New Year, New Me?!

We are finally approaching the end of the first month of the year and it’s taken me this long to think about what I want for the year ahead. We spent New Years Eve with some lovely friends and in the morning, spent some time making ‘vision boards’, cutting out pictures and words of things that we wanted to come into our lives during 2019. I liked the idea but didn’t put much as thought into it as I could have, hence my board finishing with a picture of aspargus middle and centre (meant to represent growing generally, not just a love of this particular vegetable), a bottle of gin and some other assorted outdoorsy and fitness related cuttings.

I knew from the offset that for me, 2019 was about saying ‘no’. During the last few months of 2018 I was struggling to manage with fitting everything into our lives that we wanted or needed to. I have never been good at turning down opportunities and prioritising but by December I felt absolutely burnt out and constantly slightly frantic as I attempted to get everything done whilst still saying yes to every invitation offered. So I knew that 2019 needed to be about doing less, about saying no to opportunities that aren’t right for us at the moment, about prioritising what is really important to us. I was also starting to struggle with Home Ed, I didn’t (and don’t) want to send the kids to school but I was also starting to feel the strain of having them around me all. the. time. I was starting to revert back to being a bit of a shouty Mum (which I hate) and the atmosphere in the house was on a decline. And this was mostly just because we were always rushing to fit everything in. I needed to revisit the Orange Rhino blog and remember that the children are my mirror, if I’m chilled and willing to talk through things rather than snap, so are they!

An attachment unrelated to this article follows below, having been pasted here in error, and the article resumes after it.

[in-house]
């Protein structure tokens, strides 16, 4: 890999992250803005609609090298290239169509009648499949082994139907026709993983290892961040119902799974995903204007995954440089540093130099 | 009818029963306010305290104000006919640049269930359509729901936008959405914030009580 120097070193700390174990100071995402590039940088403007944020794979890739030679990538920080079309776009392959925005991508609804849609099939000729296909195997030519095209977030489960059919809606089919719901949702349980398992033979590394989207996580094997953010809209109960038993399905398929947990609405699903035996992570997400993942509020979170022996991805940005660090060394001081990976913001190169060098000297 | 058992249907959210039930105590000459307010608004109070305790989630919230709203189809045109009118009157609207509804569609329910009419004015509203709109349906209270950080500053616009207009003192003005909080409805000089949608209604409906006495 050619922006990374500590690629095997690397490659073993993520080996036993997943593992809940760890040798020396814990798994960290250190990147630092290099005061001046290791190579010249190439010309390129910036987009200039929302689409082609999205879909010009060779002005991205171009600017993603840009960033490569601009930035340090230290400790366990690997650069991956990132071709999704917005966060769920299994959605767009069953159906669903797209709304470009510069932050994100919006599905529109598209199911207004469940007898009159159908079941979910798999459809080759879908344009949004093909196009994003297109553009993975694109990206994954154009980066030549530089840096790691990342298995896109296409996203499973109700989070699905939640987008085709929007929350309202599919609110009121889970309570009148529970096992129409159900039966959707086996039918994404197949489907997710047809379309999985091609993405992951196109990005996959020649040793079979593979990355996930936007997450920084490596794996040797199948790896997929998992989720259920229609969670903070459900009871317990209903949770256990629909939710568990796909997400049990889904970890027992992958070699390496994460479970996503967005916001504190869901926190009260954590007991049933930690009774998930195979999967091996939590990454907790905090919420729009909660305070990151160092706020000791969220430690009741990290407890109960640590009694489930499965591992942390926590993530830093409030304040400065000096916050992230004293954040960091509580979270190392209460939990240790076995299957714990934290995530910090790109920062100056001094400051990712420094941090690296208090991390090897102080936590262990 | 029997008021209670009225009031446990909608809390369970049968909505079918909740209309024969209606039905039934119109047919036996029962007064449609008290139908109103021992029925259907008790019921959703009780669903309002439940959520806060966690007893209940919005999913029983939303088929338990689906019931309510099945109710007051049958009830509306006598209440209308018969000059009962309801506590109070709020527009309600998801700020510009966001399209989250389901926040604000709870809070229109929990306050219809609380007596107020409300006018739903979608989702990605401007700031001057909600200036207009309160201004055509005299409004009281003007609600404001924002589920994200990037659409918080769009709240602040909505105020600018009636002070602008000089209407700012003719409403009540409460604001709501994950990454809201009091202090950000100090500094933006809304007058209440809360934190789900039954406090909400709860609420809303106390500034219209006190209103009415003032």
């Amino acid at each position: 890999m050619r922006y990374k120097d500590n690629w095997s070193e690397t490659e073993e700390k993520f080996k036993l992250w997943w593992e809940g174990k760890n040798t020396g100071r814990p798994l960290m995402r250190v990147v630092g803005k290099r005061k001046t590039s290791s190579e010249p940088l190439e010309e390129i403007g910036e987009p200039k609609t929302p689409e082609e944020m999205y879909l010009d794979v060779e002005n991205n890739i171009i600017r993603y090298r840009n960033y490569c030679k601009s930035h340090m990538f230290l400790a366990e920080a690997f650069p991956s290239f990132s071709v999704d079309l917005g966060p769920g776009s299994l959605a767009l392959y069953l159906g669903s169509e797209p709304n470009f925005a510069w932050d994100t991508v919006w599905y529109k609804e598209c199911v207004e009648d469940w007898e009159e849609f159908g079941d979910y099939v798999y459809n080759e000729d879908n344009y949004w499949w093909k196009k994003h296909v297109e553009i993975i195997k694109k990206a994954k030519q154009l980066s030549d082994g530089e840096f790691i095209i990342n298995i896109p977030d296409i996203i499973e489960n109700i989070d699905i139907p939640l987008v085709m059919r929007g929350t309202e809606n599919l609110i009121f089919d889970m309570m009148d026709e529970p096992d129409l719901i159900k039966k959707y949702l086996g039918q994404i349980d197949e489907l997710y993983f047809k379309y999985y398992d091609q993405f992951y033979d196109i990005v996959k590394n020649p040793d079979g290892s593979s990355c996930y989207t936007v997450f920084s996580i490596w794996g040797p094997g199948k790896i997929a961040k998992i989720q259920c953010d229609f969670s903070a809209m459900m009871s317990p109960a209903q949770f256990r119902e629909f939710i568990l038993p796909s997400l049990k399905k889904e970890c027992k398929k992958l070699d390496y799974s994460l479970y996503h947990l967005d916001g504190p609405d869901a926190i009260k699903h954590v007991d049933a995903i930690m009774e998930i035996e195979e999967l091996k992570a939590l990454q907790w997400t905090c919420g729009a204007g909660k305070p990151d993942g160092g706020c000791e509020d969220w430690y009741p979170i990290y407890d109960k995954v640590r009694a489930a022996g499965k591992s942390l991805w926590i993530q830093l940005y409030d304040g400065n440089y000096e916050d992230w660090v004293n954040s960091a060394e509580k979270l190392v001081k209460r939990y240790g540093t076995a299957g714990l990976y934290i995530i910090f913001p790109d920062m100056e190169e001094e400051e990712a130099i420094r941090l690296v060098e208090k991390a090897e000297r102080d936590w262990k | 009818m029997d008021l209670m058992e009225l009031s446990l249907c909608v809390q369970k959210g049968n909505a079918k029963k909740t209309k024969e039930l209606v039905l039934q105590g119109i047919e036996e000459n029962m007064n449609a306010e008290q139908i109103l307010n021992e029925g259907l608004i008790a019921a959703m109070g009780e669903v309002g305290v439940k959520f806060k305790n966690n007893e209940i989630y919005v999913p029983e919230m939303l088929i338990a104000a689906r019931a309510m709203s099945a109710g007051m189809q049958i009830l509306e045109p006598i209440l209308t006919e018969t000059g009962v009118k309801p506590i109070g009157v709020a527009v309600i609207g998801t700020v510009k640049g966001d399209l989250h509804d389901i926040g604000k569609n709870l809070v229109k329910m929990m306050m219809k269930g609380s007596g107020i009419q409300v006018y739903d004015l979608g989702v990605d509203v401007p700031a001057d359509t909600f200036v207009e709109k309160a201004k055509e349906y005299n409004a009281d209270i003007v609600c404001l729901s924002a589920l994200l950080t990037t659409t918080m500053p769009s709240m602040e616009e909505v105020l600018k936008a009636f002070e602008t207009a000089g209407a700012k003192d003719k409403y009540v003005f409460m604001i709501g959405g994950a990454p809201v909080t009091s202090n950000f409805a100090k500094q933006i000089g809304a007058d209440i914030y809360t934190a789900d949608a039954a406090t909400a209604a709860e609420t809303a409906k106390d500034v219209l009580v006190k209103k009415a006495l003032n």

So I’ve made some decisions and had some things happen that already is helping me feel positive and hopefully, less stressed about the year ahead. Firstly, I decided not to run any marathons this year. I know that sounds stupid but I have done three in the last two years and have a growing list of races I’d like to try so had just taken it for granted that I’d run at least one this year. The training however, is fairly sizeable and inevitably eats into our time as a family as well as my own time. (Another reason is because I want to focus on calisthenics and strength training this year but that’s possibly another post – albeit maybe a boring one for most!) So I have committed to not running any races longer than 10 miles and feel really happy with that decision.

Secondly, my wonderful, amazing parents (can you tell I’m sucking up!?) have kindly offered to take the kids for a morning on a fortnightly basis for violin and piano lessons and some reading practice for Isaac and I am so excited! I’m going to pop down the road to a cafe to get some work done in peace and the kids are excited about the extra time with their grandparents.

I’m also trying to make a conscious point of not saying yes to all the incredible home education opportuities that arise on an almost daily basis. I’m starting to realise that we don’t have to go on every trip and that the children’s education will not suffer if we don’t! On the contrary, it means I should actually be able to commit to planning and executing the projects they have requested (WWII and Victorians) and that we will get some more much-needed time at home to do some structured work (and for me to get some of my work done in daylight hours rather than working to 10pm every evening)!